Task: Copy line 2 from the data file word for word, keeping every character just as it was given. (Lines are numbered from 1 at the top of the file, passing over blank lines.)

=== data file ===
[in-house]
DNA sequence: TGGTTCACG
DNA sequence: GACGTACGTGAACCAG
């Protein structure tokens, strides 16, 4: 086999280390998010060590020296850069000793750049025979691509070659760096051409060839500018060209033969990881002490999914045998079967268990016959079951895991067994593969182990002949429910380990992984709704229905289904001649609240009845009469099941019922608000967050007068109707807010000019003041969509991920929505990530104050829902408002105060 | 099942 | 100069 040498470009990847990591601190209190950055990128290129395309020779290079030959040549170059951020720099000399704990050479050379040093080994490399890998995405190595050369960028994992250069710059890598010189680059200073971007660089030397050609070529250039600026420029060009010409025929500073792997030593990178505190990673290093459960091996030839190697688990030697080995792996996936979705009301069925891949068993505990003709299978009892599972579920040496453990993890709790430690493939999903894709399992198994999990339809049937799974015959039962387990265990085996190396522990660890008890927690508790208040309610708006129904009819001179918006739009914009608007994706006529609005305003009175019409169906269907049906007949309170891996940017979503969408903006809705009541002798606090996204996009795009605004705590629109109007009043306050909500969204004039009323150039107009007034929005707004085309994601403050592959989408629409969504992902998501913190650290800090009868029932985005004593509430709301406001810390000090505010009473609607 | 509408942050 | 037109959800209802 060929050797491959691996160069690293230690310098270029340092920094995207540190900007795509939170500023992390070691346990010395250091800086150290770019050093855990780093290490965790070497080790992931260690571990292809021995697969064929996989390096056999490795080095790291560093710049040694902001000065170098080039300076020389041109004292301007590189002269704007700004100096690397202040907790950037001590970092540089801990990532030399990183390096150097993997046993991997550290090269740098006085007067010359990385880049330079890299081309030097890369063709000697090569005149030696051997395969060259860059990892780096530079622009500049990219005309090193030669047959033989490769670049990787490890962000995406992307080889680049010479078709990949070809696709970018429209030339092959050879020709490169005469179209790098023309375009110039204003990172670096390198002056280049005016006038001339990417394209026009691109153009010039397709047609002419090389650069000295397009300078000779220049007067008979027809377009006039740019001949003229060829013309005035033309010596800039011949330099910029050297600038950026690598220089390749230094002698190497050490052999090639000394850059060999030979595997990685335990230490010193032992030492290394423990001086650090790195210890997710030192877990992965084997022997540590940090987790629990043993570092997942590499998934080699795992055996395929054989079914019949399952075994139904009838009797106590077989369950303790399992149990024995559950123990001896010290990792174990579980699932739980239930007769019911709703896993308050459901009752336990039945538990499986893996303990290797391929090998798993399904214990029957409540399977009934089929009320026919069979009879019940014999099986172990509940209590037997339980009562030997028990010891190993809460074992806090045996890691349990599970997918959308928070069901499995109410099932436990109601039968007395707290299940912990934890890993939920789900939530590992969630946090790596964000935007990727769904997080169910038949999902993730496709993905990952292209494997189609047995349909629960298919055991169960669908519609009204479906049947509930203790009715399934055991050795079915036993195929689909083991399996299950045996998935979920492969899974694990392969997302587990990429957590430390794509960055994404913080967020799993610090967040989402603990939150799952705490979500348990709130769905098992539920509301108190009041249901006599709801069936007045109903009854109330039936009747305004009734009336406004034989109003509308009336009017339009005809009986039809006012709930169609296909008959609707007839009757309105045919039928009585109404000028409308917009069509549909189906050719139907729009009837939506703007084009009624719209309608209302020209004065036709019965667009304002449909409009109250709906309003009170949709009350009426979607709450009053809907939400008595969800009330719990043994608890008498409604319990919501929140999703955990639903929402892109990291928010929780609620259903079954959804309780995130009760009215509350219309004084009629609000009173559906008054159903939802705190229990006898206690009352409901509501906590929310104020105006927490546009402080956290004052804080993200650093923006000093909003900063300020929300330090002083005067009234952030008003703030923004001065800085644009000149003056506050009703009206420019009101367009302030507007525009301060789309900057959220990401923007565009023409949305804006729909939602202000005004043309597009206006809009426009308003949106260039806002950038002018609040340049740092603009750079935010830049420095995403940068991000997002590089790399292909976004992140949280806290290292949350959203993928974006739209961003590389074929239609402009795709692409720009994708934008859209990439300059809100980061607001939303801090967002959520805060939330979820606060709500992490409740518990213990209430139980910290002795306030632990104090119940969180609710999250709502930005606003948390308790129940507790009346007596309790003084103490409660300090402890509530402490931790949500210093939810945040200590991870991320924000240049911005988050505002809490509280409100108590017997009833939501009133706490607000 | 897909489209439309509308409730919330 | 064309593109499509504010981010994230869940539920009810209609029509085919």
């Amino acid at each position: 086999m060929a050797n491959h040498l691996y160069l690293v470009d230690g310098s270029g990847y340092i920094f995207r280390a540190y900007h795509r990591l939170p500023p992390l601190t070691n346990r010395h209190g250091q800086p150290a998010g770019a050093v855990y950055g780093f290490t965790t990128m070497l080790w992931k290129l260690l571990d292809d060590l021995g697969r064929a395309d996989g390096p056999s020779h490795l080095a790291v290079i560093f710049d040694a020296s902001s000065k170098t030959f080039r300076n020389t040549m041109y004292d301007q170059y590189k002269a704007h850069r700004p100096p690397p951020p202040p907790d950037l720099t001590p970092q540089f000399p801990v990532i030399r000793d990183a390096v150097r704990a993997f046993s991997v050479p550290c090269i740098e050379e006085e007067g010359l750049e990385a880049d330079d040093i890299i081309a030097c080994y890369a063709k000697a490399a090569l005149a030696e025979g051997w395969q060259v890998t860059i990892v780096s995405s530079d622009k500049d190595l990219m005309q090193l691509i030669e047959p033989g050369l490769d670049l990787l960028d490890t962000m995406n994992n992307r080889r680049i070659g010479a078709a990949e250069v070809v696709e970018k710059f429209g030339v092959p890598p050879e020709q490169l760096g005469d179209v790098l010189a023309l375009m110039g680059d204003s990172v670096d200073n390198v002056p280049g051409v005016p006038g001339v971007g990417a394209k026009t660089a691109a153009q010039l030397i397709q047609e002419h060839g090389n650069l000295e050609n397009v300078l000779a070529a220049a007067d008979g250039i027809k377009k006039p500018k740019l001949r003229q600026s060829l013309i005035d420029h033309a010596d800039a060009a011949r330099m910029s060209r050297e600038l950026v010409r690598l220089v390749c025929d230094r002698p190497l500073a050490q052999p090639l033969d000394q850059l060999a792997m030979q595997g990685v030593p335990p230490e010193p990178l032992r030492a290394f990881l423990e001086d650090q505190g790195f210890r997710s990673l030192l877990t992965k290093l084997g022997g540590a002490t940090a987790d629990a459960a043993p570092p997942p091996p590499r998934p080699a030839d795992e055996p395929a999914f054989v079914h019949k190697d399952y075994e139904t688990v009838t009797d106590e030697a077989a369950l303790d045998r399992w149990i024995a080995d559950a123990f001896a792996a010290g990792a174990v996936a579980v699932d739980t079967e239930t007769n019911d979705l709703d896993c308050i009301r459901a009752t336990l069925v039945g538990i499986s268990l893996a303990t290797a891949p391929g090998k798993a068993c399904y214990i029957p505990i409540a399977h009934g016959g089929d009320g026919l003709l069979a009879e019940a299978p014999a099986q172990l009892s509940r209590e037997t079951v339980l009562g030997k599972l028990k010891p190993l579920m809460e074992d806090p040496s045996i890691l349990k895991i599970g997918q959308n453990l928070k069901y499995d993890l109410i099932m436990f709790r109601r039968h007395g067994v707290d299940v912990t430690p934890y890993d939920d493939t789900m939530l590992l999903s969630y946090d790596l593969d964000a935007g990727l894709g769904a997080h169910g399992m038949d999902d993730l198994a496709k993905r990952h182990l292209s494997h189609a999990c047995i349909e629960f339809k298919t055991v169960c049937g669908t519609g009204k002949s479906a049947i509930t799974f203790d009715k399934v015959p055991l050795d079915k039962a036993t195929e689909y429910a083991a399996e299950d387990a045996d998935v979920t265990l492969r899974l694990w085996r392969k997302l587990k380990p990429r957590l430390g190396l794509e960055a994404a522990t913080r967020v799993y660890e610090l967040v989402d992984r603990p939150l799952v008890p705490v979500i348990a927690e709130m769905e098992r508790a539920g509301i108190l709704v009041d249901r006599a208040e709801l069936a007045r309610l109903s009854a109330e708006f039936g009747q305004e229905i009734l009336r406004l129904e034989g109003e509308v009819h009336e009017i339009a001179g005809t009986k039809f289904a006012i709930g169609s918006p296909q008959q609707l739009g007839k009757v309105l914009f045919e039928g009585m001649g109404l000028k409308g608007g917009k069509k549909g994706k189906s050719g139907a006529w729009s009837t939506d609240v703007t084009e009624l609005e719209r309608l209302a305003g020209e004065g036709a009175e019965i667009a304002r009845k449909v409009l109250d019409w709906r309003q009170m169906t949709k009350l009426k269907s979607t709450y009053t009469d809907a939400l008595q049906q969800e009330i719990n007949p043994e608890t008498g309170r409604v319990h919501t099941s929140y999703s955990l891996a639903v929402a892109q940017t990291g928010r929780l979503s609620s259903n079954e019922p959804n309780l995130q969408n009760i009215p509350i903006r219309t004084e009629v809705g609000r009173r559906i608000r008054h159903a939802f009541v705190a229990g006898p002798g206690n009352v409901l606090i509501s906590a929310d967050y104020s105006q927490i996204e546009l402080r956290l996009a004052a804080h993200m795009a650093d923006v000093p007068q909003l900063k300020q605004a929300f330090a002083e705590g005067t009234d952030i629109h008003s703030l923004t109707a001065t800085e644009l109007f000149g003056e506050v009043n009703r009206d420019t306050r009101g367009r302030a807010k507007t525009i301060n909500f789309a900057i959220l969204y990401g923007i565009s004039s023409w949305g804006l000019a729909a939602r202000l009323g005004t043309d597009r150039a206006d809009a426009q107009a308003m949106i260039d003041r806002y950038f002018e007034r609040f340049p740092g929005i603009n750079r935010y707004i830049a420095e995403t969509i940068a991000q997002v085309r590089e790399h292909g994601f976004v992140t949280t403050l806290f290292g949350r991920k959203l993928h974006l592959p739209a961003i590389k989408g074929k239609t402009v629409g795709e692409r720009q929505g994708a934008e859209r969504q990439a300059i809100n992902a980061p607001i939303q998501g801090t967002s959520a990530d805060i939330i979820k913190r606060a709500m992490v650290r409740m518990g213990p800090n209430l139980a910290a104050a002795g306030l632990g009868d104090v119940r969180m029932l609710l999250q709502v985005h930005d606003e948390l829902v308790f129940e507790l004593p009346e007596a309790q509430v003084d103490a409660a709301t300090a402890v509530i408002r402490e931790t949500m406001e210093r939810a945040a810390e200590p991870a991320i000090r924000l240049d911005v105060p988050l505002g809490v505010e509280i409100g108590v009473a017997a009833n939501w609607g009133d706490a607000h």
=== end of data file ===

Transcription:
DNA sequence: TGGTTCACG